With a rising sense of foreboding, Ezekiel knows whose bones he sees.  They are his own and the bones of all his countrymen.  And Ezekiel knows that this vision is not a prophecy of something yet to come, but rather the visionary confirmation that the life he and all the people of Israel have lived is, even now, over.   See, Ezekiel is experiencing is neither story nor movie.  It is unfortunately very real.  The prophet came of age in Judah in an almost golden era during the reign of King Josiah.  His country felt good about its place in the world, and that sense of well-being filtered down to each of its people.  Judah had its problems to be sure, but generally things were good, or at least passable, for most people.

And then in with what must have seemed like whiplash speed, everything fell apart.  In the prime of Ezekiel’s life, the king was killed in battle, and the sons who succeeded him were vacillating and weak.  Quickly, the Babylonian Empire moved in, conquered Judah, and disrupting everything.  The economy imploded.  The people were swept apart in a program of exile that separated family from family and virtually everyone from the life they’d known.  What had seemed like bedrock under everyone’s feet suddenly turned to quicksand.

And so, from exile, Ezekiel’s vision from God is exactly accurate.  Ezekiel’s vision shows him dried and scattered bones.  Ezekiel’s reality is much the same thing.  His world has ended.


A few days ago, my daughter Eliza came to me and said a couple of her friends’ parents were talking about signs of the apocalypse and how what we are currently experiencing might just be the beginning of the end.  She asked me what I thought of that.  I told Eliza that in the fourteenth century, as the Black Plague swept over Europe, killing one third of Europe’s population and grinding the economy to a halt, many people thought the apocalypse had arrived.  I shared that when the Great Fire of London destroyed most of that city in 1666, many thought it was a sign that the world was ending.  I told Eliza that with the rise of fascism in Europe in the 1930s and with the outbreak of the Second World War, many claimed that history was near its end.  And I related to her how, in my own recent memory, apocalyptic predictions surrounding September 11, 2001 came from many quarters.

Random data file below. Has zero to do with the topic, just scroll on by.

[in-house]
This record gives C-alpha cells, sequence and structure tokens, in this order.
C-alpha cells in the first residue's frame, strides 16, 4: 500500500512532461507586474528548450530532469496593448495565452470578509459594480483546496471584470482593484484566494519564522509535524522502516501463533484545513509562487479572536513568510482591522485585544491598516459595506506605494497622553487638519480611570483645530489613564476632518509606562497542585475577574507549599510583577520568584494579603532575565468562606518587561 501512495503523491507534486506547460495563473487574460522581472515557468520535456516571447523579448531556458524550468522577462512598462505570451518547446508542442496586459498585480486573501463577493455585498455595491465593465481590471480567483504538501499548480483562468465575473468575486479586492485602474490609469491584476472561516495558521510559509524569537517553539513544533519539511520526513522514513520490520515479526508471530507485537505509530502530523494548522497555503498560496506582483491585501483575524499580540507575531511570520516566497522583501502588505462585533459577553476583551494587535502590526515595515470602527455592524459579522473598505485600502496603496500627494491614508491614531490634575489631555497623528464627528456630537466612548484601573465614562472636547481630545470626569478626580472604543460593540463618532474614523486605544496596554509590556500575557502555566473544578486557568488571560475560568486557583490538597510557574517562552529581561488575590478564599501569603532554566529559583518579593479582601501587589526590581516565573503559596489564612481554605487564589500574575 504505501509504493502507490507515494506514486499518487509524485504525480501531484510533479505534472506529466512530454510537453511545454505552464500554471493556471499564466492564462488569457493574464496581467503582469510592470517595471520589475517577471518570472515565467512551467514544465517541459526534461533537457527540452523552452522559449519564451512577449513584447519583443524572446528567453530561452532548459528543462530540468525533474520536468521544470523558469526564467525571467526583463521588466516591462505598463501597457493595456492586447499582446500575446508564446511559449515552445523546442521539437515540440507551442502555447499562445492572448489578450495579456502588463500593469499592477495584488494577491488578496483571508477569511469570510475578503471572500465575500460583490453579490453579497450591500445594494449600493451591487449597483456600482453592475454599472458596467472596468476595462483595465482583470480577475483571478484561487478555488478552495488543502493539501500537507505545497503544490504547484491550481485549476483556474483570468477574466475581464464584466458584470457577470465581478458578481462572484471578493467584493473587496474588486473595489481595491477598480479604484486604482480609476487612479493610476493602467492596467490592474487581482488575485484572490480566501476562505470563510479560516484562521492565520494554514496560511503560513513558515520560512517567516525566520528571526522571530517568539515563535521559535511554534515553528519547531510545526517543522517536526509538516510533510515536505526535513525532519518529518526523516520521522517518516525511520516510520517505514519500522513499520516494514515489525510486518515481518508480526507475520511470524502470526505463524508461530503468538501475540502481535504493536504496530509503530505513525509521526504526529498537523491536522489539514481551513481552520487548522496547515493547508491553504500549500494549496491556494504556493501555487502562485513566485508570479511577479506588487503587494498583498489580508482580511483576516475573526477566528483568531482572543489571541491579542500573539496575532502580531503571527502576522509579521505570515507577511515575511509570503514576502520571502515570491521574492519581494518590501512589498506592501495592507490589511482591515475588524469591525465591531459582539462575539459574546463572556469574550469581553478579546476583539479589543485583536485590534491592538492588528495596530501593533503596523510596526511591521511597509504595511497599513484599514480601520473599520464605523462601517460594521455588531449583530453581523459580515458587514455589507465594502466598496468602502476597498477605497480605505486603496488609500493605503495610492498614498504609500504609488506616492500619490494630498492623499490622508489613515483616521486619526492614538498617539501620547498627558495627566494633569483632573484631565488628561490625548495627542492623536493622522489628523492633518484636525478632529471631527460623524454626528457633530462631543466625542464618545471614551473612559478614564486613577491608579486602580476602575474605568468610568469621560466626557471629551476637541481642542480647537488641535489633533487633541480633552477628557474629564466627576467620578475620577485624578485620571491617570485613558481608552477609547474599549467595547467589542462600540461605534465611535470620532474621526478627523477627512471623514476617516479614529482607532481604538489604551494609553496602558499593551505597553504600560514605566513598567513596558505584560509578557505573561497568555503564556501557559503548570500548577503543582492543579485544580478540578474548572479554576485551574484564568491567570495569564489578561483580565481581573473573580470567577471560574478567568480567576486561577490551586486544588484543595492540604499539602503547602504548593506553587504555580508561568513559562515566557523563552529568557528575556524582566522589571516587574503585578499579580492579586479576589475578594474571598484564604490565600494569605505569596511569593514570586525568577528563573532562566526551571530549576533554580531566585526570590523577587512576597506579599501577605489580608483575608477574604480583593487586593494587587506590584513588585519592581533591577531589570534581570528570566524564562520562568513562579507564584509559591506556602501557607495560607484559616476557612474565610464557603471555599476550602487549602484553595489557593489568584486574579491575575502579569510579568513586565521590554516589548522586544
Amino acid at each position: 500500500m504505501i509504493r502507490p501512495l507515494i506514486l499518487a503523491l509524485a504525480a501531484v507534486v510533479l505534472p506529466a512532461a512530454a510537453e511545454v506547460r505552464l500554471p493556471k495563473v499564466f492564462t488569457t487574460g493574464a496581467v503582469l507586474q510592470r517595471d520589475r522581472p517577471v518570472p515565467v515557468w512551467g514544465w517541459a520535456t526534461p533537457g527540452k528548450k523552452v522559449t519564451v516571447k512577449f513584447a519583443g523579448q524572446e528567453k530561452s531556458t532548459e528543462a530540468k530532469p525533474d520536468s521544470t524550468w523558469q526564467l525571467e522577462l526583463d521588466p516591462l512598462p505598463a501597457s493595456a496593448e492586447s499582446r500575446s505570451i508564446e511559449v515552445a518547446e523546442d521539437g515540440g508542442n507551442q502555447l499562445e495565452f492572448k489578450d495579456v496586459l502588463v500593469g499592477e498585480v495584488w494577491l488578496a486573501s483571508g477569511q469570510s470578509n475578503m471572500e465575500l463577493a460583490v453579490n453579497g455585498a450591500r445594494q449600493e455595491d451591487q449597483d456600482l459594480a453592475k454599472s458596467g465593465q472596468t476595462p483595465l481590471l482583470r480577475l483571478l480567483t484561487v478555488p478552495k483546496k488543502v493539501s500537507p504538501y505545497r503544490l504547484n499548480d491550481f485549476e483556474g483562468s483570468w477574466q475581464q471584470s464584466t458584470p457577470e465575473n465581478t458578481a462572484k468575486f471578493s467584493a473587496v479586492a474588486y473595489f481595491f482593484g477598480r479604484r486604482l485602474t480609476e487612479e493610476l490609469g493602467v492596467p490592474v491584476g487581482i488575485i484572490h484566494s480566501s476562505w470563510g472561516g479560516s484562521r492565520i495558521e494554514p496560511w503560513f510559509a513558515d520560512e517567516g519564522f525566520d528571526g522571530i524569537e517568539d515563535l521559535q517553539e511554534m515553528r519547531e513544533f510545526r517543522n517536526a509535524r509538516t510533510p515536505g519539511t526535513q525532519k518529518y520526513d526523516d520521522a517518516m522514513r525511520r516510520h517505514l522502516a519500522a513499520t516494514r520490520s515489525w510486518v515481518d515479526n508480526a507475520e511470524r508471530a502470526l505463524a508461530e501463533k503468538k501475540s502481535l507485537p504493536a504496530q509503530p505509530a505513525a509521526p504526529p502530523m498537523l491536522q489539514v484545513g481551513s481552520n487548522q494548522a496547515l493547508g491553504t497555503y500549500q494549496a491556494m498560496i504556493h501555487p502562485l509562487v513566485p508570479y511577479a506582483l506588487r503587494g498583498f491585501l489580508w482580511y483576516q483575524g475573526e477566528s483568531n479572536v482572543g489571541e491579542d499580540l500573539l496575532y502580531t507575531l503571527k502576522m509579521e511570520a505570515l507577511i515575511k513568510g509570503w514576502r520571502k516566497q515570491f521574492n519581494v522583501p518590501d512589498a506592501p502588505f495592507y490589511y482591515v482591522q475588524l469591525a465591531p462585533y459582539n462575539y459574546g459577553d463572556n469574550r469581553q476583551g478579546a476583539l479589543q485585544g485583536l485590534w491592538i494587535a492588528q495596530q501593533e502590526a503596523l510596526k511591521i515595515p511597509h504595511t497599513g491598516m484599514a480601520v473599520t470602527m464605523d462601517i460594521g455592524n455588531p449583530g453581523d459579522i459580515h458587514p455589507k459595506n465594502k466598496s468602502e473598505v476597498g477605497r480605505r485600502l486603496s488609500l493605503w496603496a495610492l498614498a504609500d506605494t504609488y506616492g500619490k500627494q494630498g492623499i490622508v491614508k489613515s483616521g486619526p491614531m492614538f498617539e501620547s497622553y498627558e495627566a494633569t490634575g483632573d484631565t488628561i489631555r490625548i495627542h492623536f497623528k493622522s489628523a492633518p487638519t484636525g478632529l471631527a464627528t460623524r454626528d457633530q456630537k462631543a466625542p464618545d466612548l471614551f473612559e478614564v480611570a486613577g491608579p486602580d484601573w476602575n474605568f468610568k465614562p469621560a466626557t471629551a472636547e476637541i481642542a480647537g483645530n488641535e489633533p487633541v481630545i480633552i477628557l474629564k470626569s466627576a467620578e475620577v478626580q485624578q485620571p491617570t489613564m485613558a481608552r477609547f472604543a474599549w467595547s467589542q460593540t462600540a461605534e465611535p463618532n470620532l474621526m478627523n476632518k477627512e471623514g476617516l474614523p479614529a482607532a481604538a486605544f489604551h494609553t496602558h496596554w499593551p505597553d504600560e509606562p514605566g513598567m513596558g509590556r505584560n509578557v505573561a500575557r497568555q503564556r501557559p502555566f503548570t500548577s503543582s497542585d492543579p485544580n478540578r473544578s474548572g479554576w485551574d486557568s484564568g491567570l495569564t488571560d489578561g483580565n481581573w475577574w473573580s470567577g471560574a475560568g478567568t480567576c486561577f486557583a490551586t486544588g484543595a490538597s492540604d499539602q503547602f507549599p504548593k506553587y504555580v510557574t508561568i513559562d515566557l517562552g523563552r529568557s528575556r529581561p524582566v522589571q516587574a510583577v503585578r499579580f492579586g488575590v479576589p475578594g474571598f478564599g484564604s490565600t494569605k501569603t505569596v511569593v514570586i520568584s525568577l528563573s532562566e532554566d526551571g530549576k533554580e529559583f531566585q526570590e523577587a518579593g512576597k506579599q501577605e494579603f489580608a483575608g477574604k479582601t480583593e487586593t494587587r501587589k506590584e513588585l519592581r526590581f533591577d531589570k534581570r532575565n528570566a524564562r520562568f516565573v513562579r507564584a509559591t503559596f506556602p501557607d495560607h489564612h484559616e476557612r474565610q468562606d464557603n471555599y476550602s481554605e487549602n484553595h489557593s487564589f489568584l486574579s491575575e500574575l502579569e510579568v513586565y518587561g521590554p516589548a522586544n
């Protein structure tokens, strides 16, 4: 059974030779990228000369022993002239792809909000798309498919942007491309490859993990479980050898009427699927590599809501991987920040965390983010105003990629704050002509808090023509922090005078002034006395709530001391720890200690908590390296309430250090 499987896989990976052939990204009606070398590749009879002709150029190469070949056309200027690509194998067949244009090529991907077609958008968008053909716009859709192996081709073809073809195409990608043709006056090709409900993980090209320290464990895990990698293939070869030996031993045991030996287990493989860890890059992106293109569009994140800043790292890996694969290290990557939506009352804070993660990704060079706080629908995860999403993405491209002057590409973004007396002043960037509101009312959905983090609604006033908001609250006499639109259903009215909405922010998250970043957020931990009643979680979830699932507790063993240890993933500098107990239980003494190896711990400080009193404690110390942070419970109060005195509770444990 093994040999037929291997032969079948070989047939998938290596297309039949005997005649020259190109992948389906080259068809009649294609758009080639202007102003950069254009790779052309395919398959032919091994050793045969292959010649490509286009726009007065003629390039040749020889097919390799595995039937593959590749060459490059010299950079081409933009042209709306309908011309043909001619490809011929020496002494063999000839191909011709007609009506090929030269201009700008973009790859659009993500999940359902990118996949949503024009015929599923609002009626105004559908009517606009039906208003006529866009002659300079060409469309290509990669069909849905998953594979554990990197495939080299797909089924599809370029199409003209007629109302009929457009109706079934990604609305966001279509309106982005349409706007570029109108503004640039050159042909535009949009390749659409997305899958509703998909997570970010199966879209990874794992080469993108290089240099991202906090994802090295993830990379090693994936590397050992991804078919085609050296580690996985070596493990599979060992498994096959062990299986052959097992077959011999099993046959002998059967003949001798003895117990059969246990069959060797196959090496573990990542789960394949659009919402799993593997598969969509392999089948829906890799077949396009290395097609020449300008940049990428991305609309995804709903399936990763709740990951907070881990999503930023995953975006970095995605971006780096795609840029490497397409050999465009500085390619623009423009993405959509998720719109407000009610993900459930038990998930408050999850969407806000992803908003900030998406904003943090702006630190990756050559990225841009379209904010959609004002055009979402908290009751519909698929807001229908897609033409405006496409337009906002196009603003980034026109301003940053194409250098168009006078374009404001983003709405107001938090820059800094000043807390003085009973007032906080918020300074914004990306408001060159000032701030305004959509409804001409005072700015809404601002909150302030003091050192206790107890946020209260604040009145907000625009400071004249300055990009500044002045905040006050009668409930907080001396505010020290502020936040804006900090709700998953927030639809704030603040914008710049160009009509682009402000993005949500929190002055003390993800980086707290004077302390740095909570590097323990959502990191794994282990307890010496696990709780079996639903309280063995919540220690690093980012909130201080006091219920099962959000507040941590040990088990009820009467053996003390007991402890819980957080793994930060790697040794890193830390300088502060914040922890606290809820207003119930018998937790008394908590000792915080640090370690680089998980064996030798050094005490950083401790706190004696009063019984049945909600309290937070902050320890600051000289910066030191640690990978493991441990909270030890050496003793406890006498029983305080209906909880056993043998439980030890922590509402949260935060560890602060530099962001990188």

The Great Fire of London - On This Day

Many thought the Great Fire of London was a sign that the world was ending.

In each of these cases and in dozens of others, just as in Ezekiel’s own case, the world seemed to be ending.  In fact, practically every generation experiences some upending event of such magnitude that it is virtually impossible to imagine life on the other side.

Surely, the coronavirus crisis is the most upending event in my lifetime.  I was born during the Vietnam War.  I was a young father on 9/11.  I was building a career when the Great Recession hit.  None of those had the potential impact of what we’re enduring now, either communally or individually.  It is deeply worrisome.  If, in the middle of the night, you have a vision of a valley of dried and bleached bones, you come by it honestly.  It feels really dicey out there.

But lest we forget, Ezekiel’s vision is not a Cormac McCarthy novel, and it’s not a horror movie.  It starts with a bleak scene, but that is only the beginning.  As Ezekiel looks upon the bones in horror, knowing that they are his own and those of his community, God asks him, “Mortal, can these bones live?”  And Ezekiel replies in despairing truth, “Only you know that, God.”

And then God breathes, as God does, and with a rattling noise the bones move together; and where there was no sinew, there is sinew; and where there was no muscle, there is muscle; and where there was no breath, there is breath; and the whole valley springs to life.

God says to Ezekiel, “You and your people say to me, ‘Our bones are dried up, and our hope is lost; we are cut off completely’…[but] I will put my spirit within you and you shall live.”

And so it happens.  God redeems them.  God brings them back to life.  The disaster of Ezekiel’s life is not the final word.  His people will live, and flourish, and fall again into disaster, and live, and flourish again.